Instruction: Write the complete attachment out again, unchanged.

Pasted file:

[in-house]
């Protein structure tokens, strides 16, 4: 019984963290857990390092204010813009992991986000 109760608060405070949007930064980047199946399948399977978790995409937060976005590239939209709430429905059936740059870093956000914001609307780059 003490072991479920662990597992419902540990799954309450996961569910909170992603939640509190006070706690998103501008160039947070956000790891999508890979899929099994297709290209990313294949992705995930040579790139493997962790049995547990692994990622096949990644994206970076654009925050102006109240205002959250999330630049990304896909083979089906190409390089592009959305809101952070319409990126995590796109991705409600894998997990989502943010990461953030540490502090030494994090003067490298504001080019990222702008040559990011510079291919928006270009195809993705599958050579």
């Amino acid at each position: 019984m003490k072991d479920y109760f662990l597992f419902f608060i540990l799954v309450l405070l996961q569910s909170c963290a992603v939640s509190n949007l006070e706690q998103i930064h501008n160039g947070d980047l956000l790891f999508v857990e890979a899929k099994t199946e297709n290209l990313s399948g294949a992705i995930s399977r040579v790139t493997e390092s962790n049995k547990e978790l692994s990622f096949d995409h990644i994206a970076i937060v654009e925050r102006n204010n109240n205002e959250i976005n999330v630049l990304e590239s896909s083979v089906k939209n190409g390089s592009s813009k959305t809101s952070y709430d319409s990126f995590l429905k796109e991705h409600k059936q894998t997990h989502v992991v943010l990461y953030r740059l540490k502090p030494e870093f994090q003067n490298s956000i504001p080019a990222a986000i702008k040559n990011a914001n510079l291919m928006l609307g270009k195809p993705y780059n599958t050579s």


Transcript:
[in-house]
């Protein structure tokens, strides 16, 4: 019984963290857990390092204010813009992991986000 109760608060405070949007930064980047199946399948399977978790995409937060976005590239939209709430429905059936740059870093956000914001609307780059 003490072991479920662990597992419902540990799954309450996961569910909170992603939640509190006070706690998103501008160039947070956000790891999508890979899929099994297709290209990313294949992705995930040579790139493997962790049995547990692994990622096949990644994206970076654009925050102006109240205002959250999330630049990304896909083979089906190409390089592009959305809101952070319409990126995590796109991705409600894998997990989502943010990461953030540490502090030494994090003067490298504001080019990222702008040559990011510079291919928006270009195809993705599958050579």
């Amino acid at each position: 019984m003490k072991d479920y109760f662990l597992f419902f608060i540990l799954v309450l405070l996961q569910s909170c963290a992603v939640s509190n949007l006070e706690q998103i930064h501008n160039g947070d980047l956000l790891f999508v857990e890979a899929k099994t199946e297709n290209l990313s399948g294949a992705i995930s399977r040579v790139t493997e390092s962790n049995k547990e978790l692994s990622f096949d995409h990644i994206a970076i937060v654009e925050r102006n204010n109240n205002e959250i976005n999330v630049l990304e590239s896909s083979v089906k939209n190409g390089s592009s813009k959305t809101s952070y709430d319409s990126f995590l429905k796109e991705h409600k059936q894998t997990h989502v992991v943010l990461y953030r740059l540490k502090p030494e870093f994090q003067n490298s956000i504001p080019a990222a986000i702008k040559n990011a914001n510079l291919m928006l609307g270009k195809p993705y780059n599958t050579s």